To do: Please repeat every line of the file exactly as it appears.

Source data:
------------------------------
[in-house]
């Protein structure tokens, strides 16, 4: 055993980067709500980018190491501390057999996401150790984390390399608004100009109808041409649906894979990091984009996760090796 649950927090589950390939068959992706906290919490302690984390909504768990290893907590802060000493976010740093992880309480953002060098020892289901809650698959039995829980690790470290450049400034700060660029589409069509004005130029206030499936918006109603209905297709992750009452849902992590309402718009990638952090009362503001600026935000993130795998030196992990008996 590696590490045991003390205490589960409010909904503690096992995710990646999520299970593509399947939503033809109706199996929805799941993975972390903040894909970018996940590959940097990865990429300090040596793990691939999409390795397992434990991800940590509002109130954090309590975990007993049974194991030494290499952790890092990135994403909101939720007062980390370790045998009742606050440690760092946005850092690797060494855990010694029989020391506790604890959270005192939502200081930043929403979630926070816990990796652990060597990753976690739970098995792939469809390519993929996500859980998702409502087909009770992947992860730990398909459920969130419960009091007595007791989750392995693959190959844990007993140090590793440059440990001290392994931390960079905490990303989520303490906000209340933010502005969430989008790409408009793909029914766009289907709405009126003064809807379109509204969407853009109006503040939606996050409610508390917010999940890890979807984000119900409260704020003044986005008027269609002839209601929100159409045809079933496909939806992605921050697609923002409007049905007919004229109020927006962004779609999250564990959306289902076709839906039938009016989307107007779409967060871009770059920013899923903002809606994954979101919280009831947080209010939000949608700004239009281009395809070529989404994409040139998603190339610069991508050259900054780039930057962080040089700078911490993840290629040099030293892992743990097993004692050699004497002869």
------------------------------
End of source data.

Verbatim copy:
[in-house]
């Protein structure tokens, strides 16, 4: 055993980067709500980018190491501390057999996401150790984390390399608004100009109808041409649906894979990091984009996760090796 649950927090589950390939068959992706906290919490302690984390909504768990290893907590802060000493976010740093992880309480953002060098020892289901809650698959039995829980690790470290450049400034700060660029589409069509004005130029206030499936918006109603209905297709992750009452849902992590309402718009990638952090009362503001600026935000993130795998030196992990008996 590696590490045991003390205490589960409010909904503690096992995710990646999520299970593509399947939503033809109706199996929805799941993975972390903040894909970018996940590959940097990865990429300090040596793990691939999409390795397992434990991800940590509002109130954090309590975990007993049974194991030494290499952790890092990135994403909101939720007062980390370790045998009742606050440690760092946005850092690797060494855990010694029989020391506790604890959270005192939502200081930043929403979630926070816990990796652990060597990753976690739970098995792939469809390519993929996500859980998702409502087909009770992947992860730990398909459920969130419960009091007595007791989750392995693959190959844990007993140090590793440059440990001290392994931390960079905490990303989520303490906000209340933010502005969430989008790409408009793909029914766009289907709405009126003064809807379109509204969407853009109006503040939606996050409610508390917010999940890890979807984000119900409260704020003044986005008027269609002839209601929100159409045809079933496909939806992605921050697609923002409007049905007919004229109020927006962004779609999250564990959306289902076709839906039938009016989307107007779409967060871009770059920013899923903002809606994954979101919280009831947080209010939000949608700004239009281009395809070529989404994409040139998603190339610069991508050259900054780039930057962080040089700078911490993840290629040099030293892992743990097993004692050699004497002869």